note = "This thesis has been made available in the UWA Profiles and Research Repository as part of a UWA Library project to digitise and make available theses completed before 2003. If you are the author of this thesis and would like it removed from the UWA Profiles and Research Repository, please contact digitaltheses-lib@uwa.edu.au",
year = "2008",
doi = "10.26182/5d5249e8162f1",
language = "English",
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Tracing a tradition of the literary Gothic in Australian women's fiction and film narratives. / Britten, Naomi.

2008.

Research output: ThesisDoctoral Thesis

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AU - Britten, Naomi

N1 - This thesis has been made available in the UWA Profiles and Research Repository as part of a UWA Library project to digitise and make available theses completed before 2003. If you are the author of this thesis and would like it removed from the UWA Profiles and Research Repository, please contact digitaltheses-lib@uwa.edu.au

PY - 2008

Y1 - 2008

N2 - [Truncated] This thesis seeks to establish a tradition of the Gothic genre in selected fiction and film narratives by Australian women writers, ranging from the beginning of the twentieth-century to the present day. The central argument is that the texts chosen for discussion incorporate a constellation of Gothic thematic concerns which are specific to the Australian cultural and social context and which also reflect female subjectivity in a way that extends the traditional concerns of the genre. This study explores the extent to which the chosen works seek to challenge or reinforce dominant social, cultural, racial and political ideologies in Australia, which traditionally privilege a white masculinist paradigm. One of the key ideas explored is how Australian women writers re-imagine dominant Australian mythologies and narratives, through their engagement with the literary Gothic, to contribute to a dialogue on national identity.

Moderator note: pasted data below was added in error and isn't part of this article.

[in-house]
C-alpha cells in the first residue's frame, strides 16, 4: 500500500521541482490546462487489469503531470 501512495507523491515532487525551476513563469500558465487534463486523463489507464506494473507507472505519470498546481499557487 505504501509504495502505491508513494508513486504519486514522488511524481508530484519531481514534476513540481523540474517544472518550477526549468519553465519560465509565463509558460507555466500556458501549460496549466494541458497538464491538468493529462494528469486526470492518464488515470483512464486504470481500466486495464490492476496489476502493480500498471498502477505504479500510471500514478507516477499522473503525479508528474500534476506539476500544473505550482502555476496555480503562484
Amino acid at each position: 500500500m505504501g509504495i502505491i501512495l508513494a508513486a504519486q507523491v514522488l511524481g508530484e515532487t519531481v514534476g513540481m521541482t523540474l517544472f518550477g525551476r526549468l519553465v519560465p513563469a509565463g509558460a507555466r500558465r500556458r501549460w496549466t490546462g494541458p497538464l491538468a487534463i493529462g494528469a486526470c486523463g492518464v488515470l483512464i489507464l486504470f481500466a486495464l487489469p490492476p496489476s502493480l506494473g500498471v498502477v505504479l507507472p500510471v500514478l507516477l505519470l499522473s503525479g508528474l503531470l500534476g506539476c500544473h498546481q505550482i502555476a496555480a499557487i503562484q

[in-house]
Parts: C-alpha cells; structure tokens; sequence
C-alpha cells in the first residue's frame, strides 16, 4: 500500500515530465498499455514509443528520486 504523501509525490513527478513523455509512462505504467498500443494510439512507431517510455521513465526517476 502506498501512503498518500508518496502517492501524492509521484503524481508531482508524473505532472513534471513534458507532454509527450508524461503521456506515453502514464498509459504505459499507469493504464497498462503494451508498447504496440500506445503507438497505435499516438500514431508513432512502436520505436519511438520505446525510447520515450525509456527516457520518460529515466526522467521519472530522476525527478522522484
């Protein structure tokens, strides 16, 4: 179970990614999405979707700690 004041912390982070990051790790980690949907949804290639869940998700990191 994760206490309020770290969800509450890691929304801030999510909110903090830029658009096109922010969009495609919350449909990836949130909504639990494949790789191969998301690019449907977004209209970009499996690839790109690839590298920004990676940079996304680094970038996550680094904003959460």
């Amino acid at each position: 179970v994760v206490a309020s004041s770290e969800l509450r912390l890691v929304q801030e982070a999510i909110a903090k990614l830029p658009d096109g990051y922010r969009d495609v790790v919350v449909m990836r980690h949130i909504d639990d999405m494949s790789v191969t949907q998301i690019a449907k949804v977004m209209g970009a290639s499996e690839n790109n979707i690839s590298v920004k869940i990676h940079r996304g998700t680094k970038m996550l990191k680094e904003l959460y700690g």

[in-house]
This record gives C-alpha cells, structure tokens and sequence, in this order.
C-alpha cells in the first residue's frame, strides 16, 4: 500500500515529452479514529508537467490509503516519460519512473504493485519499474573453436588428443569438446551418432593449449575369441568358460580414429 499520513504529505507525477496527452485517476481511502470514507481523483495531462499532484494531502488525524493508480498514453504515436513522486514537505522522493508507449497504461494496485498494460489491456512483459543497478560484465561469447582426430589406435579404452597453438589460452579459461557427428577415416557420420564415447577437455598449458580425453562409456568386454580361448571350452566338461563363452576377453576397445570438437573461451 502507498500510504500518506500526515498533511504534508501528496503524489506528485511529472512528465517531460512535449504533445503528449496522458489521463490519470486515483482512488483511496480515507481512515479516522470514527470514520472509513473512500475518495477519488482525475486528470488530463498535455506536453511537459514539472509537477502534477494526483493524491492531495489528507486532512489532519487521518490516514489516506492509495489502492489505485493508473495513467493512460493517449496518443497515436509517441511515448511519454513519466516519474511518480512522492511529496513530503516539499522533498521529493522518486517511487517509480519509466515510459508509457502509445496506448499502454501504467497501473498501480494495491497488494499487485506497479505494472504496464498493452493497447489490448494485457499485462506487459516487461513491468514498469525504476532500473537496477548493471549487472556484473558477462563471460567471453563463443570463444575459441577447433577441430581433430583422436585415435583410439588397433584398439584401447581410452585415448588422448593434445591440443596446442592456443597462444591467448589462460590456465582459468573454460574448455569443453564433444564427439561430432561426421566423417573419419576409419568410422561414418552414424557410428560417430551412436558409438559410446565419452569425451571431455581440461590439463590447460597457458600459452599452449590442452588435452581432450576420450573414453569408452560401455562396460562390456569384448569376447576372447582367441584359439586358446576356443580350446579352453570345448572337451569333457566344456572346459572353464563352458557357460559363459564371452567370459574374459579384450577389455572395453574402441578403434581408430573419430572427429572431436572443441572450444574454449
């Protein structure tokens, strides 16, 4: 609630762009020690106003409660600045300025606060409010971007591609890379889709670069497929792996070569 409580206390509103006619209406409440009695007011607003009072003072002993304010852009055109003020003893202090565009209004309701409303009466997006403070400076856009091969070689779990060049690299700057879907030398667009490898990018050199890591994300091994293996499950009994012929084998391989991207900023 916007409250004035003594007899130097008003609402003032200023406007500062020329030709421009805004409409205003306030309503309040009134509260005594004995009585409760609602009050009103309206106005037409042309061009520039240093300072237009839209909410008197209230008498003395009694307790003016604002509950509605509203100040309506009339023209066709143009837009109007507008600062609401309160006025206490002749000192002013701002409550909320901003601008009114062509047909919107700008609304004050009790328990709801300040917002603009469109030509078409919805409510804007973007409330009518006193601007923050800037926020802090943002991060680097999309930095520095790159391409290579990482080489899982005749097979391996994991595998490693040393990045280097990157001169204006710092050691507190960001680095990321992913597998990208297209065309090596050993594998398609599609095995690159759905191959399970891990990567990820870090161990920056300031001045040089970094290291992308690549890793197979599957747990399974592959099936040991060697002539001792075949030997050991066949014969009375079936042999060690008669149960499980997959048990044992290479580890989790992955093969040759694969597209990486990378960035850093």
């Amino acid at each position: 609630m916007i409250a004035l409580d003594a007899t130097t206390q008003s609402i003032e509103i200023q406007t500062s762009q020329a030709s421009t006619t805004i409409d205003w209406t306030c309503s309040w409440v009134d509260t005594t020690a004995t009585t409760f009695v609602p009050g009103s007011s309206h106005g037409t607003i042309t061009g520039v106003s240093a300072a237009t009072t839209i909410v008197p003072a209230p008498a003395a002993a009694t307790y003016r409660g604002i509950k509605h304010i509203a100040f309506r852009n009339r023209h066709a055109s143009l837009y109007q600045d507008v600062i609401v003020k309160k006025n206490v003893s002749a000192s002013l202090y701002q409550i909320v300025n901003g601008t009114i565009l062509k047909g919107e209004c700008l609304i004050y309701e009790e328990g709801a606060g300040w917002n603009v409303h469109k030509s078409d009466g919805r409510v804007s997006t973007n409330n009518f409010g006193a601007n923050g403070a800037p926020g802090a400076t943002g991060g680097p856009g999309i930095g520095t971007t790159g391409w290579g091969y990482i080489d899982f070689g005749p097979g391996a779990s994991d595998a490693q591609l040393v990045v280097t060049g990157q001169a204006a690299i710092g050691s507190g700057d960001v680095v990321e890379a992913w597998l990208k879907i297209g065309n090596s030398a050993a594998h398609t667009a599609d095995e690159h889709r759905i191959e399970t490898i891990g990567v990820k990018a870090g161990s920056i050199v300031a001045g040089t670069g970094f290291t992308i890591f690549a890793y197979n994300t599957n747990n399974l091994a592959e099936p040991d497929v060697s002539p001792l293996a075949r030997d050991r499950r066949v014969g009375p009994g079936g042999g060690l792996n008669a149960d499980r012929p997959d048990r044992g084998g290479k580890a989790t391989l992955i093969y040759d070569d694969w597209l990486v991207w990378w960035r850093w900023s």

AB - [Truncated] This thesis seeks to establish a tradition of the Gothic genre in selected fiction and film narratives by Australian women writers, ranging from the beginning of the twentieth-century to the present day. The central argument is that the texts chosen for discussion incorporate a constellation of Gothic thematic concerns which are specific to the Australian cultural and social context and which also reflect female subjectivity in a way that extends the traditional concerns of the genre. This study explores the extent to which the chosen works seek to challenge or reinforce dominant social, cultural, racial and political ideologies in Australia, which traditionally privilege a white masculinist paradigm. One of the key ideas explored is how Australian women writers re-imagine dominant Australian mythologies and narratives, through their engagement with the literary Gothic, to contribute to a dialogue on national identity.

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DO - 10.26182/5d5249e8162f1

M3 - Doctoral Thesis

ER -